• Also, don’t be afraid to leave a session!  I know you think that you may offend someone, but many times, they don’t notice.  Last year at NECTFL, one of the sessions I left, I went to another session about avoiding Google Translate by Amanda Robustelli-Price.  It was exciting to meet her, and I was able to incorporate the suggestions immediately.
  • In order to implement change or share your ideas, Señor Pardi suggested having a presenter Skype in to your department meeting.  This is an awesome idea, and I was thinking about doing something similar!  (Do you want me to Skype with your department?!  Let me know- I’m in!)
  • John Cadena also shared how he implements change.  He chooses one idea to implement immediately, one idea to work on a bit before using it and one idea to “percolate” and try later.  I think this is a great idea for how to implement small change without going crazy post conference.
  • Also, you can share your ideas on Twitter or in Facebook groups.  I am loving the information that I am getting from the various Facebook groups that I have joined.
  • Señor Pardi also mentioned that you have to take time and reflect that attending a conference can be difficult.  Many times you feel like you are surrounded by all of these AMAZING teachers doing AMAZING things, and you aren’t.  I am here to tell you that you are doing amazing things in your own classroom.  No one is perfect- not even the Teachers of the Year.  Everyone you meet at ACTFL has problems in their classroom and boring days, but you can also learn from everyone there- from the first year teacher to each presenter!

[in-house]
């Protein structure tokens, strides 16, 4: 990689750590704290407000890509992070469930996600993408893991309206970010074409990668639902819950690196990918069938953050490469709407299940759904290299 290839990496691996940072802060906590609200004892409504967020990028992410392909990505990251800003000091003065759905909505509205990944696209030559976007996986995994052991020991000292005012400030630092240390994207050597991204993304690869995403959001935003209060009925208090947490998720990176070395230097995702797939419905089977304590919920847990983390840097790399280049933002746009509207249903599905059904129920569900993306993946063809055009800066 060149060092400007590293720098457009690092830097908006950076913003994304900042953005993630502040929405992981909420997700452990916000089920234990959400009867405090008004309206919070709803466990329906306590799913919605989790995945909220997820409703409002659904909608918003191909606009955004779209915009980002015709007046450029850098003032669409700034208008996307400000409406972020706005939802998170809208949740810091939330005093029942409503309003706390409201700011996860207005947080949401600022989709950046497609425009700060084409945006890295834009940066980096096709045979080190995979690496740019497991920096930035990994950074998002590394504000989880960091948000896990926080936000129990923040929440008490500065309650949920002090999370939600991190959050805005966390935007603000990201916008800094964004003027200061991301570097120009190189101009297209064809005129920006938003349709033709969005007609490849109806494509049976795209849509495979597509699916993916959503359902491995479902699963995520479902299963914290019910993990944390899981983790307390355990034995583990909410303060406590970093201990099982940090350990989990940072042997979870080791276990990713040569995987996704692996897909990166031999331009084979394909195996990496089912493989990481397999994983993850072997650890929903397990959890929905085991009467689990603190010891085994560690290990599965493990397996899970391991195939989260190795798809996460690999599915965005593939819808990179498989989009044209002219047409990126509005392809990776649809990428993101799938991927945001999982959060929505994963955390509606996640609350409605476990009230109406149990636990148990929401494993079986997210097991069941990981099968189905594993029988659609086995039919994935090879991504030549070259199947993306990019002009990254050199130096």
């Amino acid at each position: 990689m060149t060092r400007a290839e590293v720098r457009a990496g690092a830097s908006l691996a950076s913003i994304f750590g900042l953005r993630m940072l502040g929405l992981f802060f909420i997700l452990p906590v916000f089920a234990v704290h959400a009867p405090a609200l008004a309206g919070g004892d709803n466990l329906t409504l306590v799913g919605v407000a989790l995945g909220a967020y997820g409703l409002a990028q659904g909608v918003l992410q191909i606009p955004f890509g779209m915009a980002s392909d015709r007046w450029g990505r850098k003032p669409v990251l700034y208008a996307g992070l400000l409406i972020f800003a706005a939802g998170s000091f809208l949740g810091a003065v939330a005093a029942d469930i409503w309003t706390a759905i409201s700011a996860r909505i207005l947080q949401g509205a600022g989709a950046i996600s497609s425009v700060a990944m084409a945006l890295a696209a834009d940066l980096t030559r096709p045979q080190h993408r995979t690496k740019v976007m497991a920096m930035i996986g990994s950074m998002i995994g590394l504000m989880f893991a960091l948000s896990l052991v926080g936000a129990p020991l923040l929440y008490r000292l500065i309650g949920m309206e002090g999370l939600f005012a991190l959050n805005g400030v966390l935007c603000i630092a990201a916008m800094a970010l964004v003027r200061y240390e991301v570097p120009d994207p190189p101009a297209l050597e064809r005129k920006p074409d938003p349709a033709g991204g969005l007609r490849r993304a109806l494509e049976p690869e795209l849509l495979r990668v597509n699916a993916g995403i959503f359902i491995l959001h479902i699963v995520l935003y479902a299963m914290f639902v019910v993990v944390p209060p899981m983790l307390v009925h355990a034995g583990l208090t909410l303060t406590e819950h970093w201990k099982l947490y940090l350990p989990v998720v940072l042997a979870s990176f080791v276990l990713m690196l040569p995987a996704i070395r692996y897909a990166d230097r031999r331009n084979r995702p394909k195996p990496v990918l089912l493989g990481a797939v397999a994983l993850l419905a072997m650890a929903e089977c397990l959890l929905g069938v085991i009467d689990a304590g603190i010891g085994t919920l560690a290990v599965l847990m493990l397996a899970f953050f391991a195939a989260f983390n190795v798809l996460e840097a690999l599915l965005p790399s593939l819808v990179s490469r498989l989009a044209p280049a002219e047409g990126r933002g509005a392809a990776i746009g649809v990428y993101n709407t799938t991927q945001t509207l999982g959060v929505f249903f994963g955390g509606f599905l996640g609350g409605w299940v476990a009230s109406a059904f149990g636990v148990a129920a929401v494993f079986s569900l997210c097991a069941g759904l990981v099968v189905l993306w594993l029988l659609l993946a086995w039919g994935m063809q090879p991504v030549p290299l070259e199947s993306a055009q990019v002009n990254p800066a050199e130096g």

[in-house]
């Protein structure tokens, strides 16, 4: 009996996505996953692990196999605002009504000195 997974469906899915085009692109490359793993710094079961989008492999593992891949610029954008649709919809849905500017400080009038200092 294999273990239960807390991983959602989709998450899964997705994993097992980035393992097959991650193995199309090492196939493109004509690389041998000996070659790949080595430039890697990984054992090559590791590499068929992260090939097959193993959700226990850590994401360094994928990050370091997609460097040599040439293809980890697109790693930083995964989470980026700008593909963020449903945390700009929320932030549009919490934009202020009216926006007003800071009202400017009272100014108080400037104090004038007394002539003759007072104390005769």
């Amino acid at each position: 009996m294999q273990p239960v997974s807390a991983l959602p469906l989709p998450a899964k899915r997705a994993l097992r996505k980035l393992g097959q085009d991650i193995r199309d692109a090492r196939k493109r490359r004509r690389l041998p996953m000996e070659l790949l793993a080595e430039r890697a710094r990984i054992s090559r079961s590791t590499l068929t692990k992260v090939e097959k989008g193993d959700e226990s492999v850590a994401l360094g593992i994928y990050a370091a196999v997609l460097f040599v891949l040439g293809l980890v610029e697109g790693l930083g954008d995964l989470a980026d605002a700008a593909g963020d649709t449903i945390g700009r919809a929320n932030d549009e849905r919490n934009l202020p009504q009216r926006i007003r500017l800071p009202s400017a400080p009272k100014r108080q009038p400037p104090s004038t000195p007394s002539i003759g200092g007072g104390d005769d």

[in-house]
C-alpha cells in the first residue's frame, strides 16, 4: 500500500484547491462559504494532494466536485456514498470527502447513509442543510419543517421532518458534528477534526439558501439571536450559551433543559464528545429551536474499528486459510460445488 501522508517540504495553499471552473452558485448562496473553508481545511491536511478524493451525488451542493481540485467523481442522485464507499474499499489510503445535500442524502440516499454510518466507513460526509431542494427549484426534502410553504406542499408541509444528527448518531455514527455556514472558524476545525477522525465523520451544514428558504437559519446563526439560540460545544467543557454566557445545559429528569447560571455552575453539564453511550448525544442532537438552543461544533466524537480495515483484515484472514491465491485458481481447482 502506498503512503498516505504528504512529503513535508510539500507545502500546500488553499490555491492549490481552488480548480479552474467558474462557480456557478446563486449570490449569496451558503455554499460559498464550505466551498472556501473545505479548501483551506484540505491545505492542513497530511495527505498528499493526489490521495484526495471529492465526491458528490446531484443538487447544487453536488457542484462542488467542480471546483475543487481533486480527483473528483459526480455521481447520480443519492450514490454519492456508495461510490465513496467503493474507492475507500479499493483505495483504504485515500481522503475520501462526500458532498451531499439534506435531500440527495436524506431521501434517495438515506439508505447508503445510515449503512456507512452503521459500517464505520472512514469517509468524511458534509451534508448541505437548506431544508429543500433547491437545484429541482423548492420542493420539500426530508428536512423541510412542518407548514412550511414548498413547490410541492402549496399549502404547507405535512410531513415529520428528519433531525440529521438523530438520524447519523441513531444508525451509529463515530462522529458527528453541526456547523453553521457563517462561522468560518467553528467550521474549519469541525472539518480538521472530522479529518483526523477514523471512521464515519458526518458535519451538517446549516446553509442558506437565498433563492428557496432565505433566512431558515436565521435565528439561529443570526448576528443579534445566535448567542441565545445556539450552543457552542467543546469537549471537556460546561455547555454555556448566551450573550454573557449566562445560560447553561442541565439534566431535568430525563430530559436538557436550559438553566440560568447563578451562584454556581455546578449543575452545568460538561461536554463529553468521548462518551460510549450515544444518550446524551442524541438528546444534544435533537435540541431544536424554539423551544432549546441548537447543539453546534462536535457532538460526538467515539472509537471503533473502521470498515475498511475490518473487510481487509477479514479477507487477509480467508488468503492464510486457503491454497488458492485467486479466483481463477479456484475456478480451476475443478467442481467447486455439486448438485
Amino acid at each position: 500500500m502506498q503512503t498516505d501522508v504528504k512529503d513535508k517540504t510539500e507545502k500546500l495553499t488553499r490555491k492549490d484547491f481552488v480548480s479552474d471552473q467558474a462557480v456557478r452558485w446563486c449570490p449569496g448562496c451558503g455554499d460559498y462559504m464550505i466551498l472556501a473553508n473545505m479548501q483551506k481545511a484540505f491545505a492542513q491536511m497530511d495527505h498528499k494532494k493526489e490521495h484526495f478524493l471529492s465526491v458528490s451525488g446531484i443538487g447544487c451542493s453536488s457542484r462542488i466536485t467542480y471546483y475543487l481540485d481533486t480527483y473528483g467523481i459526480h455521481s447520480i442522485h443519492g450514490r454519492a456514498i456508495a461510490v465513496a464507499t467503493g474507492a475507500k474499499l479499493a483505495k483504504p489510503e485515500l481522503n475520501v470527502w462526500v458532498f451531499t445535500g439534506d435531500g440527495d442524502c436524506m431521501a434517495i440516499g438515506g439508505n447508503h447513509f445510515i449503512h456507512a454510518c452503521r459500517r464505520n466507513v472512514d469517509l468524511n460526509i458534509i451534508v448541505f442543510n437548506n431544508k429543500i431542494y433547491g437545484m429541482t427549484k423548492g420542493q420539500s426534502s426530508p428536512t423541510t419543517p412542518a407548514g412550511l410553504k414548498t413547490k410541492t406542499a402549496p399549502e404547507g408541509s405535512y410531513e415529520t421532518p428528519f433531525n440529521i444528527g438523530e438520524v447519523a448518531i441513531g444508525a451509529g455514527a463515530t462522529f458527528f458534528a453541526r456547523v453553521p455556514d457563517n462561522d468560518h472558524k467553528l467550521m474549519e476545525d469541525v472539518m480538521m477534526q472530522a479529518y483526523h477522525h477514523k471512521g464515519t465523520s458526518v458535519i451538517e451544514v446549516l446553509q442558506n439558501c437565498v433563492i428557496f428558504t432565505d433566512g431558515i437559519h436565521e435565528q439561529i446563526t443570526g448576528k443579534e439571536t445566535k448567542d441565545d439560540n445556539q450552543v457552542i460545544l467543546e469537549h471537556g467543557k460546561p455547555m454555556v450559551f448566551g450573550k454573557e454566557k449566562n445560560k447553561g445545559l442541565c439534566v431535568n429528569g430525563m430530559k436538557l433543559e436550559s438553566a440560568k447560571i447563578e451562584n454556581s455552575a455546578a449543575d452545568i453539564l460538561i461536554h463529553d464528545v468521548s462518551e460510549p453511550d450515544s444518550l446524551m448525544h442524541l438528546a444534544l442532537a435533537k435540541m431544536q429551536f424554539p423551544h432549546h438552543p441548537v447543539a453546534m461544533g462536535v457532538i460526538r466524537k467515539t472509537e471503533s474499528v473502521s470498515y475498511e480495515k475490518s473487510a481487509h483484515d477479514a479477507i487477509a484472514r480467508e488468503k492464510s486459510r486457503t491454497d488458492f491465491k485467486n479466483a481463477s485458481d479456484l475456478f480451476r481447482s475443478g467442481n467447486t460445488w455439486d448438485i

• Finally, bring your sweater and water bottle!

Here are my favorite posts from this week:

  • Check out this alternative that will give students’ definitions of words in L1 when they are reading from Noah!
  • I used a variation of this from Laura, and it was AMAZING!  SO many of my students kept talking and the next day, they independently had a 21 minute conversation!!
  • Another thing that I want to try ASAP- this goal reflection sheet!
  • I am addicted to Google Add-ons!  Check out this list of 25!
  • My friend and co-planner for EdCampCIVa Lynne shared this post on Facebook about how to plan a Crime Scene Investigation.

Flashback time!

Whew!  And if you made it this far- thanks for reading it!  🙂

Posted in Novel

Activities for the book Frida Kahlo by Kristy Placido

Frida Kahlo Novel

I chose Frida Kahlo to start the year with my Spanish V class.  This book by Kristy Placido is excellent.  I had a pretty good background about Frida Kahlo and Diego Rivera, but I really did not realize how crazy her life was until I read this book.  As I stated in my previous post, I tried to alternate using whole class reading, reading guides for individuals and a PearDeck while we were reading.  Many times, I would also use whiteboards as we were talking about a chapter as well.  Also, I used Kara Jacob’s songs and ideas from Sharon Birch.  (I am not sure HOW I missed these amazing resources for Arianne, but I am adding this to my list of resources for next year.)  Here are some of my resources that I also used:

  • This YouTube video to review the Mexican Revolution.  Many of my students have learned about the Mexican Revolution, so I wanted to reiterate what they had learned in previous classes.
  • We did a Goosechase activity.  Here are my prompts that I used.
  • We did some digital storytelling with a chapter as well (when Frida and Diego get married.)  Students were able to take pictures or a video of them acting out various scenes from the book.  I would discuss who each character was when they talked about it.
  • Also, if you haven’t played the Marker Game with your students, this is always a great low prep activity to do at the end of class.